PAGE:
Oral Annual Conference of the Genetics Society of Australasia with the NZ Society for Biochemistry & Molecular Biology

Identifying methylome changes in response to heavy, long-term cannabis use, in a large longitudinal cohort (519)

Amy Osborne 1 , John Pearson 1 , Tim Hore 2 , John Horwood 1 , Donia Macartney-Coxson 3 , Neil Gemmell 2 , Martin Kennedy 1
  1. University of Otago Christchurch, Christchurch City, New Zealand
  2. Anatomy, University of Otago, Christchurch, New Zealand
  3. Biomarkers Team, Health Programme, Institute of Environmental Science and Research Limited (ESR), Porirua, New Zealand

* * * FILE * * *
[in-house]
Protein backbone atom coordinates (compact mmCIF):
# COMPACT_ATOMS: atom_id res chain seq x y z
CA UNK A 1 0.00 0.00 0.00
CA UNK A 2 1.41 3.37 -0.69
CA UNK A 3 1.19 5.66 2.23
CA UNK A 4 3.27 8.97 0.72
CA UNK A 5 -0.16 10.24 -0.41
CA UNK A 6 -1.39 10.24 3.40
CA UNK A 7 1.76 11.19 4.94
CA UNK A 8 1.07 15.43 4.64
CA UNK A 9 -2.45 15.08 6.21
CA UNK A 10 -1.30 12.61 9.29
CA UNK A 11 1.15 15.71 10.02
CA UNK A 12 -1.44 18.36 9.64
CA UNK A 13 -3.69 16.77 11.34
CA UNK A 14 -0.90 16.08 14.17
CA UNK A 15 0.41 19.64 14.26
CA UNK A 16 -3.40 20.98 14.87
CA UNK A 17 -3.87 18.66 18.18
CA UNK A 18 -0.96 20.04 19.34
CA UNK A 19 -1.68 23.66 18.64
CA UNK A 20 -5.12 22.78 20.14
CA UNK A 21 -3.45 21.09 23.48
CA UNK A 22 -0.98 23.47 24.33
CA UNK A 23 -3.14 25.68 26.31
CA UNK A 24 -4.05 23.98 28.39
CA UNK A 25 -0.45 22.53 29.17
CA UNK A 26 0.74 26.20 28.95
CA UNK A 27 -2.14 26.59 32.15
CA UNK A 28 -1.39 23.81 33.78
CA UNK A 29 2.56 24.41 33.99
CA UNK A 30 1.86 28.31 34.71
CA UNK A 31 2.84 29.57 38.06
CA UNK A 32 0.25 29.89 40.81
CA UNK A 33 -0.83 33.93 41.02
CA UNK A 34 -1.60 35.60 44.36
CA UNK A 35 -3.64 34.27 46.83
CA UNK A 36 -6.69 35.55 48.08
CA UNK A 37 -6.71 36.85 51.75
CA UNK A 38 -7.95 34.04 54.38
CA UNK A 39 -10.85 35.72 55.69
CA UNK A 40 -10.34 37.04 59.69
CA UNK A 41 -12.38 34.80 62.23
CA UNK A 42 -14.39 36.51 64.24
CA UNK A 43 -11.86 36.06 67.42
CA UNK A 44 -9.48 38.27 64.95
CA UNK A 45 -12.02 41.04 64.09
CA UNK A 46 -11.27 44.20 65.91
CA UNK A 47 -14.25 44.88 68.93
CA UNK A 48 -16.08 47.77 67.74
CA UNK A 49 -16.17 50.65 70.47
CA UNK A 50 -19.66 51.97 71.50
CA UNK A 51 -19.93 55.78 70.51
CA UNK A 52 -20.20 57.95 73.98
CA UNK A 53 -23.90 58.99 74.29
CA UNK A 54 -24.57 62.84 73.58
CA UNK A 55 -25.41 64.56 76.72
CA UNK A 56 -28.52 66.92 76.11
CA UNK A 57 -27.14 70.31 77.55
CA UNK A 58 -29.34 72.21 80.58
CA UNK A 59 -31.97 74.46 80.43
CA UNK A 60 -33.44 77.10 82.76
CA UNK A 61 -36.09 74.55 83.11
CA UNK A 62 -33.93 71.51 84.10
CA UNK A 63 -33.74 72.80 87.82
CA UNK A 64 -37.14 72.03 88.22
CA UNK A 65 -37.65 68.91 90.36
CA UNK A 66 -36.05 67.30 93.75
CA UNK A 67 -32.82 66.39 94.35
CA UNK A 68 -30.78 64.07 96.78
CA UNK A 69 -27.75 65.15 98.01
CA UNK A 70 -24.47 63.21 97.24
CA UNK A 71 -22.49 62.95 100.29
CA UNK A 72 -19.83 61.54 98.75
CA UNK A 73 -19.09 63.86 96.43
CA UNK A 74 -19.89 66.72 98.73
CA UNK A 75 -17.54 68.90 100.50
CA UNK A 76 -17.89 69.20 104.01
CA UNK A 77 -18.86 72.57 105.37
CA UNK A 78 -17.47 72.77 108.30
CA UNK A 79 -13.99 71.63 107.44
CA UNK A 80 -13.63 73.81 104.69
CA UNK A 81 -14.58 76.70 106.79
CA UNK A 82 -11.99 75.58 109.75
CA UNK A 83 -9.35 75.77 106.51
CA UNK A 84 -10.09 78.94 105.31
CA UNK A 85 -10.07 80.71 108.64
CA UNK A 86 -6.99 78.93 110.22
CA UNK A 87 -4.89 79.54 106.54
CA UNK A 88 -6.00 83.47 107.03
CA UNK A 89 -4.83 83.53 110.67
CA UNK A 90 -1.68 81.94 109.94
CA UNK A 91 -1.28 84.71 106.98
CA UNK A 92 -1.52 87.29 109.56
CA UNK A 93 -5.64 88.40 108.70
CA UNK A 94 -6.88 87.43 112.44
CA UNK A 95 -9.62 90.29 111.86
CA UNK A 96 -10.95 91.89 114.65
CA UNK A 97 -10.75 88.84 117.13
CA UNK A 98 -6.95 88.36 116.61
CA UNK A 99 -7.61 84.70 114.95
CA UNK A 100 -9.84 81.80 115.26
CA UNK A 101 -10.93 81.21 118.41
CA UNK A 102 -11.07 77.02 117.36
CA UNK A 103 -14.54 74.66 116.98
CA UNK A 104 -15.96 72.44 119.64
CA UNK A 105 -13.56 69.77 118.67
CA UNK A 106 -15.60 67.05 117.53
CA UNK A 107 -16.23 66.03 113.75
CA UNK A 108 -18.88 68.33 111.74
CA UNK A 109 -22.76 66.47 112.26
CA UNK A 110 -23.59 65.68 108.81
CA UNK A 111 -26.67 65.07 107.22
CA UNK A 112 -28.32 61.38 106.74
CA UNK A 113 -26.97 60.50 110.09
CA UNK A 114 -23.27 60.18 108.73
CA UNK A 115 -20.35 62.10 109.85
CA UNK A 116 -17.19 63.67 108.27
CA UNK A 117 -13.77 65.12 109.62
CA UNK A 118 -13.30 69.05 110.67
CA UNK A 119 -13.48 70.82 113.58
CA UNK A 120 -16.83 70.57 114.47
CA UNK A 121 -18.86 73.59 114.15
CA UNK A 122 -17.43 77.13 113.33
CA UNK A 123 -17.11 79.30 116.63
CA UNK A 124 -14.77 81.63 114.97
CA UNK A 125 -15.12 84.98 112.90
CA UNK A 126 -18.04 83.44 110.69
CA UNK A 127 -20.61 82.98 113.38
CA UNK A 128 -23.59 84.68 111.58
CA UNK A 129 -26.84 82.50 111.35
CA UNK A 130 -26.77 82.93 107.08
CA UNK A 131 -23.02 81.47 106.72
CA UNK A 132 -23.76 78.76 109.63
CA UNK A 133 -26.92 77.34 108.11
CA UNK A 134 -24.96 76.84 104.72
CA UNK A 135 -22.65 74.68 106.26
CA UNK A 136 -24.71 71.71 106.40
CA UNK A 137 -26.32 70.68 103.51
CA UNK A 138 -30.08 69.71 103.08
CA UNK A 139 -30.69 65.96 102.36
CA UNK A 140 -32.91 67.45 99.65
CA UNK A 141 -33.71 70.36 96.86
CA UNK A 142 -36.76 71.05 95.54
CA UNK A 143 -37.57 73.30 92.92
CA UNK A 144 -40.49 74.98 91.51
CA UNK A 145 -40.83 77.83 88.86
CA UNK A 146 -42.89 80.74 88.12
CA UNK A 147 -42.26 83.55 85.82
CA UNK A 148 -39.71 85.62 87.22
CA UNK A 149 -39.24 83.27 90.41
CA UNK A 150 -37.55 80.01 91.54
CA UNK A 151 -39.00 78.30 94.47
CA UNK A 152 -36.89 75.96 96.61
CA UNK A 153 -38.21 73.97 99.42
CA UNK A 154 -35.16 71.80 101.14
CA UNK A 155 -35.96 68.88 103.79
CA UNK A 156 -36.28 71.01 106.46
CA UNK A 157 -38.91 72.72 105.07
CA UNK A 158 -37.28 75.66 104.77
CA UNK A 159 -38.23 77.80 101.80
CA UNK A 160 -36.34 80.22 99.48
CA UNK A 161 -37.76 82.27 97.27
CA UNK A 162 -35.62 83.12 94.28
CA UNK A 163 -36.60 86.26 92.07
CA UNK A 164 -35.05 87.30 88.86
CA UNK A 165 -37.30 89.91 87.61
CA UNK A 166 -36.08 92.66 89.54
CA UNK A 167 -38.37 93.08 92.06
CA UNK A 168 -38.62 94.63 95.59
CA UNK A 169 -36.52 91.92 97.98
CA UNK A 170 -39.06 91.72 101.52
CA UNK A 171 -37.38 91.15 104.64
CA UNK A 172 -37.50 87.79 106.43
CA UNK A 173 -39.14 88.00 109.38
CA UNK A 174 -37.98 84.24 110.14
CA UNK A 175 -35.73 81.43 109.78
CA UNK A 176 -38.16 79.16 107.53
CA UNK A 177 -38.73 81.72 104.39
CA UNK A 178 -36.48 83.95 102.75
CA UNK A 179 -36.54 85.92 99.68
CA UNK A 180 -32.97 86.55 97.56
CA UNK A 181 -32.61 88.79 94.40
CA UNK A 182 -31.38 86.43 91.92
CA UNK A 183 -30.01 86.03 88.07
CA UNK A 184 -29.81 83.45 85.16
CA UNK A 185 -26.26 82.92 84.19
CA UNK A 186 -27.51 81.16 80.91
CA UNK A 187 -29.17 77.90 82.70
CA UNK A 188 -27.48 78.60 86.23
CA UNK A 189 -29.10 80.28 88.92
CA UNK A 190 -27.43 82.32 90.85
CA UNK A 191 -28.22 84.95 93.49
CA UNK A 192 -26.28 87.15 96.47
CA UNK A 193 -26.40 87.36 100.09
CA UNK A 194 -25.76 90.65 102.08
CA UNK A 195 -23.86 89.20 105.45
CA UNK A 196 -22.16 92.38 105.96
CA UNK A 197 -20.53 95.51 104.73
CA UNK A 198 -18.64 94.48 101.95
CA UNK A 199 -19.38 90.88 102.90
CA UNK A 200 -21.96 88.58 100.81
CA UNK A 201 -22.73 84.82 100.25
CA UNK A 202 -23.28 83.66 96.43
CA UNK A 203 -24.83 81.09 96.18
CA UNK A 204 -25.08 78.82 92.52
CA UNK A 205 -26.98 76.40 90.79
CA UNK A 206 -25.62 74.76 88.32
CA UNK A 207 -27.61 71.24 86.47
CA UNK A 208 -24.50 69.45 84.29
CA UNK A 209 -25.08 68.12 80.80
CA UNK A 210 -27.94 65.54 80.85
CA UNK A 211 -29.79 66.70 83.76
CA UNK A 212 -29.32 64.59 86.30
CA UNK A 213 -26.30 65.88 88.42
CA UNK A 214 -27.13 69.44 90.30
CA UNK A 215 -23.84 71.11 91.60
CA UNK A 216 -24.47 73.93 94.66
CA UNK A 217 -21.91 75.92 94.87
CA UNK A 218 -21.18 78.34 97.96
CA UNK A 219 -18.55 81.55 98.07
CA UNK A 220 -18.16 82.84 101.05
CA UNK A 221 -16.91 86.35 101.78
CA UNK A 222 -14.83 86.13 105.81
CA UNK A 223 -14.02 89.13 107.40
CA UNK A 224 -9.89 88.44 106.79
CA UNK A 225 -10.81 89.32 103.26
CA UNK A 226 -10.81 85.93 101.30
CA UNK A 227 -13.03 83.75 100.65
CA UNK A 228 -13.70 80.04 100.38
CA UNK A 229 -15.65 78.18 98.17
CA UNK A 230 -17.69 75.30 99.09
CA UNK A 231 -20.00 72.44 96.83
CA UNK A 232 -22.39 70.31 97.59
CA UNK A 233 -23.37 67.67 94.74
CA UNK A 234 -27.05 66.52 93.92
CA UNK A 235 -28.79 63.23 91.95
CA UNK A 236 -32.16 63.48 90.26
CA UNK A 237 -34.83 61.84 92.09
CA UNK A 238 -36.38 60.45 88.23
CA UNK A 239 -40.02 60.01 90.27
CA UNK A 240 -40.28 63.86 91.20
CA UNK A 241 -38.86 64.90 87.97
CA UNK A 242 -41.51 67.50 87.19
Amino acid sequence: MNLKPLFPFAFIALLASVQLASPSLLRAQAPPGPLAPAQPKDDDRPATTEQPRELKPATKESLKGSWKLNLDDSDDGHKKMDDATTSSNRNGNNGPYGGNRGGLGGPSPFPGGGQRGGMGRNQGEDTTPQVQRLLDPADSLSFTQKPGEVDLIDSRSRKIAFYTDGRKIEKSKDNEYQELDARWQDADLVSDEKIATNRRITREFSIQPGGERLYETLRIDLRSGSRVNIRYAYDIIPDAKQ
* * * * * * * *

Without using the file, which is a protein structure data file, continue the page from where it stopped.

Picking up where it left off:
Marijuana has been highly publicised of late, with controversy and debate surrounding legalisation and its application for medical purposes. These debates have emphasised the medicinal and therapeutic benefits of cannabis, but there is also strong evidence for negative psychosocial consequences of prolonged cannabis use. Much of the evidence on health effects derives from the work of the Christchurch Health and Development Study (CHDS) which has followed the lives of 1265 people since they were born in 1977.  Many drugs impact on the pattern of epigenetic marks that control genome function, and while the effects of cannabis at a genomic level are not well understood, we do know that cigarette smokers, have distinct patterns of cytosine methylation compared with non-smokers and these “methylome” changes likely impact on the regulation of genes that underlie the effects of cigarettes.  It stands to reason that cannabis may similarly affect the methylome, so we recently carried out a genome wide analysis of methylation in blood of 96 CHDS subjects (48 cannabis smokers vs. 48 controls). Preliminary analyses identified many intriguing differentially methylated regions (DMRs) in heavy cannabis users, the majority are which are novel, and include genomic sites near the opioid receptor (OPRM1) and the glutamate transporter (SLC17A7) genes. Interestingly, these cannabis-associated DMRs do not appear to be differentially methylated in tobacco smokers.  We hypothesise that many are specifically affected by cannabis constituents, and that these genomic regions are, or contain, important regulatory sites for genes and biochemical pathways relevant to the effects of cannabis.